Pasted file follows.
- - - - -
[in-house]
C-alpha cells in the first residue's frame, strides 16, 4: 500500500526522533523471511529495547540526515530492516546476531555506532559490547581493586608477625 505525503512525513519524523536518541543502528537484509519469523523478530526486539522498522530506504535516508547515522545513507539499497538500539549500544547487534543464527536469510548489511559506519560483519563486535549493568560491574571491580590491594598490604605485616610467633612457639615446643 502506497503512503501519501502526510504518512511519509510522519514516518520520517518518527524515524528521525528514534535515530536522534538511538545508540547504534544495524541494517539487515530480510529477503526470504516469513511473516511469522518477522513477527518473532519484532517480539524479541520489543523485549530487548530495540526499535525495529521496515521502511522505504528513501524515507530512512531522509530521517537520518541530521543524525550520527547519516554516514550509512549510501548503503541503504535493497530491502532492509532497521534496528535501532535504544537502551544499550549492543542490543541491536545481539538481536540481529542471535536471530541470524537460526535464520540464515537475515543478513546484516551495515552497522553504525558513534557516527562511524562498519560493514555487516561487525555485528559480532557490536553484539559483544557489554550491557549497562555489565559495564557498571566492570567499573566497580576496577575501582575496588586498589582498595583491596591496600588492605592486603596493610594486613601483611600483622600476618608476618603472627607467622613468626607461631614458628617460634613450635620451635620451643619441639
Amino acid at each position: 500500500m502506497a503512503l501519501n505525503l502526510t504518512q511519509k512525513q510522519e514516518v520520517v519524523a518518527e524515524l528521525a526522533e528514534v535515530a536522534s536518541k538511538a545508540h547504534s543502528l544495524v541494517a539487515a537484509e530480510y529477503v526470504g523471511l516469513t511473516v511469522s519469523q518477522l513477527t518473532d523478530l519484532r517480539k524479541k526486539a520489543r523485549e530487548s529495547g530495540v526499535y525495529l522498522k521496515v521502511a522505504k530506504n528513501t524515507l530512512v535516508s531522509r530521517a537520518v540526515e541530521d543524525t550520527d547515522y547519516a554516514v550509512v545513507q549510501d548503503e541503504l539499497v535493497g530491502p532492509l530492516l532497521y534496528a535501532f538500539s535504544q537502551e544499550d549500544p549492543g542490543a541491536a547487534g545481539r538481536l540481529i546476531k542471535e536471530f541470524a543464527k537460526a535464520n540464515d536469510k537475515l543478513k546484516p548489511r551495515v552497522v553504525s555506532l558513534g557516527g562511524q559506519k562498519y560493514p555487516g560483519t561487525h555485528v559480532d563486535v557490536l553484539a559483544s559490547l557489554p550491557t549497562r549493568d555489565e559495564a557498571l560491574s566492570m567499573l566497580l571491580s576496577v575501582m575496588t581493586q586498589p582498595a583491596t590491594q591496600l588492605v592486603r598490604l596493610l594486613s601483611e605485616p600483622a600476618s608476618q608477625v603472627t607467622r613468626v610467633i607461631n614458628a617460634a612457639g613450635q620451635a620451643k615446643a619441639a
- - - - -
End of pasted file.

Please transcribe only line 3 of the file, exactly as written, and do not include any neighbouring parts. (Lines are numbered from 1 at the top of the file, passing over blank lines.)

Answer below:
Amino acid at each position: 500500500m502506497a503512503l501519501n505525503l502526510t504518512q511519509k512525513q510522519e514516518v520520517v519524523a518518527e524515524l528521525a526522533e528514534v535515530a536522534s536518541k538511538a545508540h547504534s543502528l544495524v541494517a539487515a537484509e530480510y529477503v526470504g523471511l516469513t511473516v511469522s519469523q518477522l513477527t518473532d523478530l519484532r517480539k524479541k526486539a520489543r523485549e530487548s529495547g530495540v526499535y525495529l522498522k521496515v521502511a522505504k530506504n528513501t524515507l530512512v535516508s531522509r530521517a537520518v540526515e541530521d543524525t550520527d547515522y547519516a554516514v550509512v545513507q549510501d548503503e541503504l539499497v535493497g530491502p532492509l530492516l532497521y534496528a535501532f538500539s535504544q537502551e544499550d549500544p549492543g542490543a541491536a547487534g545481539r538481536l540481529i546476531k542471535e536471530f541470524a543464527k537460526a535464520n540464515d536469510k537475515l543478513k546484516p548489511r551495515v552497522v553504525s555506532l558513534g557516527g562511524q559506519k562498519y560493514p555487516g560483519t561487525h555485528v559480532d563486535v557490536l553484539a559483544s559490547l557489554p550491557t549497562r549493568d555489565e559495564a557498571l560491574s566492570m567499573l566497580l571491580s576496577v575501582m575496588t581493586q586498589p582498595a583491596t590491594q591496600l588492605v592486603r598490604l596493610l594486613s601483611e605485616p600483622a600476618s608476618q608477625v603472627t607467622r613468626v610467633i607461631n614458628a617460634a612457639g613450635q620451635a620451643k615446643a619441639a